What direction will you be headed after high school to follow your dreams?

I want to study criminal psychology, so I shall hopefully continue to  a university to do this. I’m not too sure which university I wish to attend, however I want to stay close to home.  I have a few in mind such as Bristol University, Cardiff University and Derby (which is close to my Grandparents). I am also looking at staying on at college and doing a university level course. But I hope to study Forensic Psychology for this is the career I want to pursue. I had to adjust my dreams a bit due to my RA but it won’t stop me from following them.

Thank you Charlotte, for the inspiring interview.  I think it absolutely fabulous that you are making a difference in the lives of so many. Your gracious attitude is a example for us all.  I have no doubt you will raise awareness to rheumatic diseases, as well as raise a great deal of money to benefit your hospital!

For more information:

My twitter: @charlotte_stace
My blog:
The Royal National Hospital for Rheumatic Diseases:

Arnold Fanning – Screenwriter and Playwrite

Our next stop is Dublin, Ireland.  We are honored to have Arnold Fanning join us today.  A warm welcome to you Arnold!  Tell us about yourself.

Arnold: I live in Dublin, Ireland. I started writing when I was a teenager then kind of abandoned it when I went to college – University College, Dublin where I studied English. After college I worked in theatre and film production. I started writing short stories around then and got some published. Through my film contacts I got interested in film and adapted one of my short stories into a screenplay that got made into a short film (Still Rain, 2000). I also worked in literary management in a theater that got me motivated to write for the stage, and I later had a play produced in the Dublin Fringe Festival (Those Powerful Machines, 2008). These days I mainly write plays and screenplays, although I also have written a novel which I am currently sending out to publishers and agents. I unwind by listening to music and cooking, I go to the theater and cinema a lot, and read voraciously.
Carla: What is your genre? Tell us about your short stories and other projects you’ve worked on.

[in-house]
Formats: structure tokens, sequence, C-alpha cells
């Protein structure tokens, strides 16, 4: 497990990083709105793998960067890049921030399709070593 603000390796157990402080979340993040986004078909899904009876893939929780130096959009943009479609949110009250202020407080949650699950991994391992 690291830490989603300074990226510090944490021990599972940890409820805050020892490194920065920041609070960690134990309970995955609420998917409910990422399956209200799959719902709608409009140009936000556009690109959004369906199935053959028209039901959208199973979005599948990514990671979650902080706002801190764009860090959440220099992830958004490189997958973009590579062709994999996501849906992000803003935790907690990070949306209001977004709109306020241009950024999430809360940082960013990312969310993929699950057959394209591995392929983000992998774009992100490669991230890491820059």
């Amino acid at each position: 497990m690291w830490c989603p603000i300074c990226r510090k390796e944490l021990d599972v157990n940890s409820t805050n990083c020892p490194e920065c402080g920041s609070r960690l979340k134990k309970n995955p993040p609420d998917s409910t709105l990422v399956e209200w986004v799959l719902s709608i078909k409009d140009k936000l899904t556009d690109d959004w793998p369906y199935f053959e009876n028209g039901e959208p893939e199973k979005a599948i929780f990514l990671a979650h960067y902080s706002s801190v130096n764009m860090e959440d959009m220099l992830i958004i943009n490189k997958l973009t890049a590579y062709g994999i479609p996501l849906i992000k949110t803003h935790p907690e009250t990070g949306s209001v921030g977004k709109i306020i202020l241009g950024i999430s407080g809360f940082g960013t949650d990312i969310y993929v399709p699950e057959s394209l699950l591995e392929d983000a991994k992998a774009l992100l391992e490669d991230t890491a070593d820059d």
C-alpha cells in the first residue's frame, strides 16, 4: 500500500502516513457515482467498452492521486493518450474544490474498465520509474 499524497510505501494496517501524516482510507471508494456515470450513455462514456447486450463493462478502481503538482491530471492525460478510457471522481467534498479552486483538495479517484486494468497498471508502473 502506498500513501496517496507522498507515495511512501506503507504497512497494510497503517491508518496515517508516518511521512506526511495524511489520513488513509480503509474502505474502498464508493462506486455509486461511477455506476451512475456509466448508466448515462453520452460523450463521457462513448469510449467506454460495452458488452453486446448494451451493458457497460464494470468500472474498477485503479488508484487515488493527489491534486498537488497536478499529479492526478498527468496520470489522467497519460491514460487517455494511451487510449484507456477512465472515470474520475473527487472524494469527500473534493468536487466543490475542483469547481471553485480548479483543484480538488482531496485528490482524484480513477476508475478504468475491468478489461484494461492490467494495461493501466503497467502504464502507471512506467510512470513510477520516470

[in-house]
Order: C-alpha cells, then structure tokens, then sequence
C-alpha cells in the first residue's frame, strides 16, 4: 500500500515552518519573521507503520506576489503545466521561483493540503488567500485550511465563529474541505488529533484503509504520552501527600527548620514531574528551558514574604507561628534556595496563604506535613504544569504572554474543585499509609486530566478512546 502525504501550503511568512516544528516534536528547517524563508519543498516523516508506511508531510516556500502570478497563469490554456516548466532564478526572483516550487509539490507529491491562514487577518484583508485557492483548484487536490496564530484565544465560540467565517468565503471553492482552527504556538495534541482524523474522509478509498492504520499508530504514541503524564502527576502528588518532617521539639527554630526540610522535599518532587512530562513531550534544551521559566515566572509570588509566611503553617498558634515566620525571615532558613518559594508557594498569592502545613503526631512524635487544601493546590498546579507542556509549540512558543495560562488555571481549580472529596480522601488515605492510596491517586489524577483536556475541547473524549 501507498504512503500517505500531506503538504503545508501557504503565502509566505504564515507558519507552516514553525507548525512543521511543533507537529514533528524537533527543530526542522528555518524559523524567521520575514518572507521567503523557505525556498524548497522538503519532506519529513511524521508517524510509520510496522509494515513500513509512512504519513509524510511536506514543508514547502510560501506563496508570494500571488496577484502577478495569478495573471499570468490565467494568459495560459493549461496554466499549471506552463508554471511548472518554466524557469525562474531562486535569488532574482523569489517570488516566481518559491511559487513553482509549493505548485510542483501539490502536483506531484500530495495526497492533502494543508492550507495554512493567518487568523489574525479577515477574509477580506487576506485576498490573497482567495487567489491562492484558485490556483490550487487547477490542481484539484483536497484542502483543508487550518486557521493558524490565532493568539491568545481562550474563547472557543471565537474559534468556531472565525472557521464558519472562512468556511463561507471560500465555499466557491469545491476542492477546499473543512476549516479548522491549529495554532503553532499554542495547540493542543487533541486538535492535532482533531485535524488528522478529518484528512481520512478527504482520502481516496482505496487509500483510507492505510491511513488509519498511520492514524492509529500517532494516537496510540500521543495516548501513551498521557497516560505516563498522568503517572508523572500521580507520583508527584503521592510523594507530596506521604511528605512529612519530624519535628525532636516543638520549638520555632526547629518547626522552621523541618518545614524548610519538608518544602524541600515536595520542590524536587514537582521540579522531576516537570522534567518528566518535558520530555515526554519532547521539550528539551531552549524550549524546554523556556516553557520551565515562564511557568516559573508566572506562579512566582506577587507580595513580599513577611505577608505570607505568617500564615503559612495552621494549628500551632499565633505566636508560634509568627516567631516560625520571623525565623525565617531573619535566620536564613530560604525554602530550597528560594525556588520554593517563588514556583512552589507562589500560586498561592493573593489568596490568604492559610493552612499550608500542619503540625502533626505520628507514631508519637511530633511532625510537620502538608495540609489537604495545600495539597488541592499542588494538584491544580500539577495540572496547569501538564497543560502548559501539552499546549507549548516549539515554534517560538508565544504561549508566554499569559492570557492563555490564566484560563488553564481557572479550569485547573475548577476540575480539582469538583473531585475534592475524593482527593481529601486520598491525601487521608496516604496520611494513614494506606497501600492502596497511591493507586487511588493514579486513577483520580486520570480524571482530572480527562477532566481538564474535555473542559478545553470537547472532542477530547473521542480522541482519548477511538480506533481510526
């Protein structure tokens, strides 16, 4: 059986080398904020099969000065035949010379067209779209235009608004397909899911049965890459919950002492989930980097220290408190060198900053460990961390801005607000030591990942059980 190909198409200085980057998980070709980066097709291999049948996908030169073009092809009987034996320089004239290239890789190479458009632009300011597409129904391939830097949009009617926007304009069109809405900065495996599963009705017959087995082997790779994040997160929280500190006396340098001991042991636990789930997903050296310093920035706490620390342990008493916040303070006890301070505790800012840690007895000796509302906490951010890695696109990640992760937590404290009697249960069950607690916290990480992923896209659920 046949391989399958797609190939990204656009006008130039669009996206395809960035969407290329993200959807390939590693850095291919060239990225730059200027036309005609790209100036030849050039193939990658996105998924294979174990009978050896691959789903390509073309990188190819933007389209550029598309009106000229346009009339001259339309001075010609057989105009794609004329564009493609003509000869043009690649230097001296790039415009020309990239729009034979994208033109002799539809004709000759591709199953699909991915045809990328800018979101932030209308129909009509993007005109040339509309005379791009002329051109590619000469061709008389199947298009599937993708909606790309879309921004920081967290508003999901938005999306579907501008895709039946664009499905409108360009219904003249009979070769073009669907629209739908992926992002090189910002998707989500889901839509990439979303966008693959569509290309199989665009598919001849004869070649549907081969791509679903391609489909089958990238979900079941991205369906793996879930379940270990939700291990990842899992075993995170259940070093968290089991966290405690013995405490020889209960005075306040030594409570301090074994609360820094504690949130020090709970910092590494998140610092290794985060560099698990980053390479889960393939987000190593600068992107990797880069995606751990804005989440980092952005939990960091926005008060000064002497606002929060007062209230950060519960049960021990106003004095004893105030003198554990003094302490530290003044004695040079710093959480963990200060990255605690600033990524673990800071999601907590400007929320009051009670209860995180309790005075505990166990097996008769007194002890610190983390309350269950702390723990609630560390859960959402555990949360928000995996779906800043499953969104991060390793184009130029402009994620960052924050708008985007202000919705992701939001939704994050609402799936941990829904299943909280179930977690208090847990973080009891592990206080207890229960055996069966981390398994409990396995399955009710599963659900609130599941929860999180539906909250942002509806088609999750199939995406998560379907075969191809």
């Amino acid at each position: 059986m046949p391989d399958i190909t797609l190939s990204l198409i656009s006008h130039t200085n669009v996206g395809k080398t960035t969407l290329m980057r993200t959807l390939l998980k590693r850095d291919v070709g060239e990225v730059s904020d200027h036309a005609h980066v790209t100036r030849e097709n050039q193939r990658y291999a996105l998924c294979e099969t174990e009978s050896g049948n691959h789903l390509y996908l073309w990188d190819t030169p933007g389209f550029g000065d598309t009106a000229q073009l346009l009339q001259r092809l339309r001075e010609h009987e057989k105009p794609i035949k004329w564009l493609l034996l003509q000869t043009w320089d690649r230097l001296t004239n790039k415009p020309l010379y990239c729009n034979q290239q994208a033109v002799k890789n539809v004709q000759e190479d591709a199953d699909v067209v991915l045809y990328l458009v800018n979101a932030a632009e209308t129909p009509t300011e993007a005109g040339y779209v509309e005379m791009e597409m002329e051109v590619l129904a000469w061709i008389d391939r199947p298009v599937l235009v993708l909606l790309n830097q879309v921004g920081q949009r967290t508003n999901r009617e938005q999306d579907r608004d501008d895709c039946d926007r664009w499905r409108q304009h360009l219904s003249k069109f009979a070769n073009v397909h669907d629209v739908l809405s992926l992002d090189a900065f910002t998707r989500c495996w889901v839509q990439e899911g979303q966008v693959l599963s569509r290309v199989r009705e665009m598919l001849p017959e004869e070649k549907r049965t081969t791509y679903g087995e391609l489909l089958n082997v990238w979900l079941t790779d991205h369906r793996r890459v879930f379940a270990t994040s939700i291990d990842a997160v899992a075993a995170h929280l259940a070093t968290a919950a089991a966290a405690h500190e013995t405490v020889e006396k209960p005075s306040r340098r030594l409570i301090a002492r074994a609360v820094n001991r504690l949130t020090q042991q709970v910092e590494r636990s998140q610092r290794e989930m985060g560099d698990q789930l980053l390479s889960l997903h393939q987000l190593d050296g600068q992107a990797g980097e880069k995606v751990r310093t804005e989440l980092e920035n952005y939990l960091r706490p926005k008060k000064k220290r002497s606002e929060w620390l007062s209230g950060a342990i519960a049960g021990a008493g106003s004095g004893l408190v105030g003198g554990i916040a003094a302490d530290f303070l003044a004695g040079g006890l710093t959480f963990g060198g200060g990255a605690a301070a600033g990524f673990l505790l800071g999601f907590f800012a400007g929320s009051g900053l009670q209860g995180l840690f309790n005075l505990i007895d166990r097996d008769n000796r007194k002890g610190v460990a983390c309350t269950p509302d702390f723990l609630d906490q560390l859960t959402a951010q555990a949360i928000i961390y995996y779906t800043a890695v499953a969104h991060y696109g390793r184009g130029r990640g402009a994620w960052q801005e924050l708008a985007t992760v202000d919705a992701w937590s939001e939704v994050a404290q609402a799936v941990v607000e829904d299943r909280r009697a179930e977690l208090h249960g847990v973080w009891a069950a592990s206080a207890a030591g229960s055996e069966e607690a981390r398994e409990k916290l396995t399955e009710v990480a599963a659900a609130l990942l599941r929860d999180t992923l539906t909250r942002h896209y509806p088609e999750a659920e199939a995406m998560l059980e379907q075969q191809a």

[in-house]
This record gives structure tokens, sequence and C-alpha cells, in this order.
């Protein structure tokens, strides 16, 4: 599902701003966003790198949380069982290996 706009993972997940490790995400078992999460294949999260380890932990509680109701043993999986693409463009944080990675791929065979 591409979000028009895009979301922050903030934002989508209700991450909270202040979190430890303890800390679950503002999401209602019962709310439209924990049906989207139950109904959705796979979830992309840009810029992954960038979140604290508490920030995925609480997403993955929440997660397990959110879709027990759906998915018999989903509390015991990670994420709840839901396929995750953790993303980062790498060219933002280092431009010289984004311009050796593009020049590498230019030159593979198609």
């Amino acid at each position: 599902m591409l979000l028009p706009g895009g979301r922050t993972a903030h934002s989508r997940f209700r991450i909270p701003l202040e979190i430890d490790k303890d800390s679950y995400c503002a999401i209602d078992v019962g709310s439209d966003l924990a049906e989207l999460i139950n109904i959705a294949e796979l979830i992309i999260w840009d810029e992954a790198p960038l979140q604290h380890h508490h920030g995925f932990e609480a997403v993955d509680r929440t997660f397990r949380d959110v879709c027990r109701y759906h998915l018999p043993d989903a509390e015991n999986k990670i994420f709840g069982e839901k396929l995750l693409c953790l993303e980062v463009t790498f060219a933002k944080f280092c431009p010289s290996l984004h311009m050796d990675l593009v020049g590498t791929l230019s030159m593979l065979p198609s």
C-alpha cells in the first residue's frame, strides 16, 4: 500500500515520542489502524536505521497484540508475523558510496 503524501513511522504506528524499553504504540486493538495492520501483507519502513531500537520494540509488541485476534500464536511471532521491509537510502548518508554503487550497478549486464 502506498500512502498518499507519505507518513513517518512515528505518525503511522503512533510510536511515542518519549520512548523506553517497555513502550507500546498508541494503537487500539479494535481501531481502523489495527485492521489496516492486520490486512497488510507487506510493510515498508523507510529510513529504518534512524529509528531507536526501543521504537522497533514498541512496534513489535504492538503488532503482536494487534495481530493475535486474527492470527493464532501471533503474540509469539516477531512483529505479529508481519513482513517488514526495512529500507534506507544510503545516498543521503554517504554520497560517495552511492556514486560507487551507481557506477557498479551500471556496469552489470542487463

Arnold: I don’t have a particular genre as such, although most of my work addresses sexual politics to a certain degree, and psychological power plays between individuals. My works whether scripts or fiction are generally dramatic in intent, but I do have a tendency towards black humor. My short stories have appeared in the American journal Crazyhorse, in The Irish Times, in The Phoenix Anthology of New Irish Writing, and been broadcast on BBC Radio 4 amongst other places. I’ve also had three plays produced in various venues in Ireland, and had two short films that have screened at festivals. Current projects include a novel which has yet to find a home, and a feature script which is in development.

From ‘Climb’: Crazyhorse Magazine, Fall 1997:

He’d went around to the other side of the tree. It was time to climb, to climb it to the top, the first and last time. He stood there facing it and touched the hard old bark with his palm like he had done that morning. It had dried since and was warm. The younger boughs at the top, he thought, would be smooth and cool when he got to them.

The first boughs were the hardest to reach, so he stood well back and took a run at them. The first try his fingers hit the hard bark and couldn’t make a grip and he fell back to the earth again. His fingertips buzzed with stinging pain then numbed. He went at it again. This time he made a good clean punt and made it to the knothole at the base of the first big branch. He dangled by one hand a moment and then swung his leg up. For a moment the strain made him grunt as he felt the earth pulling him back. He clenched his teeth and, unable to breathe, pulled his body weight up and then pushed himself against the knothole into a sitting position on the lowest bough of the tree. His hands beginning to sting again, he took deep breaths and sat there a moment before going on. He had started to climb.
Carla: Genre you’d like to tackle but haven’t.

Carla: I would really like to be able to write an out-and-out comedy; something along the lines of a Neil Simon or Woody Allen film, as I admire these writers immensely. I wouldn’t mind trying my hand at horror also, but this is a genre I am less familiar with. But I have always loved comedy everything from Harold Lloyd to screwball comedies to Allen and Simon, so that is what I’d most like to try.
Carla: Most unusual place you’ve found inspiration for your writings.

Arnold: I was at a play once on Broadway and stepped out on to the sidewalk during the interval for a cigarette. I had this idea: what if someone I really didn’t want to talk to now approached me and demanded my attention? How would that work with the time requirement set be the duration of the interval? And I immediately wrote – on the play’s program- a scenario based around this idea: a play set during the interval of a play. This later became my play Shafted, which ran for a week as part of The New Theatre Dublin’s New Writing Week.